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Here is the exciting part. COVID-19 did open minds about where remote care can help patients. We’ve talked to some organizations about access to synchronous telemedicine during patient transport. We haven’t yet deployed telemedicine during EMS or patient transfer. However, access to a remote physician for cardiac or stroke patients seems like a potential area where telemedicine could improve care.
Our TeleSpecialists are already working in Emergency Departments across the country but now they are doing it in new ways. Here is where the Surge Protection delivery model is a real game changer for hospitals with staffing issues.
TeleIntensivists provide support to onsite providers with everything, including high patient volume and patient status changes, as well as ventilator management and rounding. COVID expanded the need for coverage in this specialty. Unfortunately, Critical Care physicians already have very high burnout and turnover rates. Telemedicine can help reduce the stress to your onsite team by acting as a virtual partner to cover nights, holidays and weekends.
Hospitals with daytime physicians providing on-call coverage on nights and weekends quickly realized during 2020 that this model is unstainable. Nurses are often reluctant to wake a physician for less critical concerns. For those issues that require calling the doctor, the physician is tired when they take the call and often unrested when they arrive at work the next day.
TeleHospitalists and TeleSpecialists solve this problem because they are already awake and ready to go. In addition, hospitals that have trouble recruiting nocturnists, which is more and more common, often find telemedicine to be a logistic and cost-effective solution.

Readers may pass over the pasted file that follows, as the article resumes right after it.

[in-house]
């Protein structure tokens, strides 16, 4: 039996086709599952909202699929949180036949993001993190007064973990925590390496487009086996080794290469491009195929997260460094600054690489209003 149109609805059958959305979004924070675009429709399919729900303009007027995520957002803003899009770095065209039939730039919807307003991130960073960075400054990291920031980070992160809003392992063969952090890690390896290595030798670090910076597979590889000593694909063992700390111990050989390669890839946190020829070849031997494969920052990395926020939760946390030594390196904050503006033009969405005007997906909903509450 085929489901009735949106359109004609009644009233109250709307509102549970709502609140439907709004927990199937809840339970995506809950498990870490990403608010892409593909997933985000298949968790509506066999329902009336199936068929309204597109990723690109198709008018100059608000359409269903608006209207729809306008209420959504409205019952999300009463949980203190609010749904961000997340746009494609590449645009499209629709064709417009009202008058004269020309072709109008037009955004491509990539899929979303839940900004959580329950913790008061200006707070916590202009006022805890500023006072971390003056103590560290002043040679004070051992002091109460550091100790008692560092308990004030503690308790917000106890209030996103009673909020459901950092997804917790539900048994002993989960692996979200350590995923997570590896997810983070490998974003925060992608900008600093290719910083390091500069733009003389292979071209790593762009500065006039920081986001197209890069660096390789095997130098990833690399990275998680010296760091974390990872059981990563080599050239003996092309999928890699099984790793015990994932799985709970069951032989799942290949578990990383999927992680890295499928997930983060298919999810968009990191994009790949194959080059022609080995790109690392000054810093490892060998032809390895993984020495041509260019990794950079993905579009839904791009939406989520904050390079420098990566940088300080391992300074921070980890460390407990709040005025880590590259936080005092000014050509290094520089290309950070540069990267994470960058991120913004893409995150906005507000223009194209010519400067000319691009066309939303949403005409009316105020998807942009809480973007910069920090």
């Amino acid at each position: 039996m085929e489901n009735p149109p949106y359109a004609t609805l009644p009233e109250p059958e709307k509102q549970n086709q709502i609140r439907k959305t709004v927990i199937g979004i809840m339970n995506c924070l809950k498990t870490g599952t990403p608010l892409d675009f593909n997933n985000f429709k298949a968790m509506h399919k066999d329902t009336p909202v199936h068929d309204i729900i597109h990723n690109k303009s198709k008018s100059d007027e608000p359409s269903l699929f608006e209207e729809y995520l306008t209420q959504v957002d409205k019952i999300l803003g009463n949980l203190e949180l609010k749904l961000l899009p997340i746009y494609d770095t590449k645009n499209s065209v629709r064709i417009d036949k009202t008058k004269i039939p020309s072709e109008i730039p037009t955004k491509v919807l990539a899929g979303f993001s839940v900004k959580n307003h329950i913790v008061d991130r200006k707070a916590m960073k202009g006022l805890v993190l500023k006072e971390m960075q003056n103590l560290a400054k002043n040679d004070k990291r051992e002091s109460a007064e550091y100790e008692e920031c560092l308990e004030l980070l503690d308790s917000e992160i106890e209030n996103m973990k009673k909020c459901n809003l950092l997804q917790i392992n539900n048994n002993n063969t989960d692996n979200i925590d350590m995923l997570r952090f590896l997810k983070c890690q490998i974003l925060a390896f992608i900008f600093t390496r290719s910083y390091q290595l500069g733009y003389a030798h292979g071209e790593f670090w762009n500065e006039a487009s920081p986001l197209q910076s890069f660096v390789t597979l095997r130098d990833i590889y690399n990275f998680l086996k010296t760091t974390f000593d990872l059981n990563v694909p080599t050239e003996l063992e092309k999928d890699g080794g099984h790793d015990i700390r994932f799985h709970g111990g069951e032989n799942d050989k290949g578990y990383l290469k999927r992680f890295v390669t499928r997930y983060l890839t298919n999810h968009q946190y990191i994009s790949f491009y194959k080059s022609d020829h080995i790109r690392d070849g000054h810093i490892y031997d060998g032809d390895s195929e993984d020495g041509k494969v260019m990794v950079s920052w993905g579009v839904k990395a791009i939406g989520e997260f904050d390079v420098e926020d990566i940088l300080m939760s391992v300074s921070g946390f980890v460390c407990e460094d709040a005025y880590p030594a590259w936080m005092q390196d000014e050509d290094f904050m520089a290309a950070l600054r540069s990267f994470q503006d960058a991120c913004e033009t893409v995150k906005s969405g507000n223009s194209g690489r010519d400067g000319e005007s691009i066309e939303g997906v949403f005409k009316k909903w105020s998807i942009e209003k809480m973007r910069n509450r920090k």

Coverage for outpatient clinics is a relatively new area for Eagle. Yet, the physician shortage and the pandemic combined to make outpatient follow-up service an important addition to our telemedicine offerings. Hospitals without a local specialist, particularly those in rural areas, can have the same TeleSpecialist provide inpatient or emergency department care to patients after they are discharged. These follow-up appointments are critical to monitoring patients and the appointments help hospitals lower readmission rates by making sure patients get access to the follow-up care they need in their community. Convenient care close to home makes all the difference to patients living 100 miles away from the nearest major metropolitan area.
As more and more Americans get vaccinated, we expect many of the telemedicine programs deployed during the pandemic will transition to serving long-term patient needs. After more than a year of struggle and loss, it’s heartening to know that some good will result from 2020. We predict that telehealth and synchronous telemedicine services will continue to expand – providing more access to specialists for patients everywhere.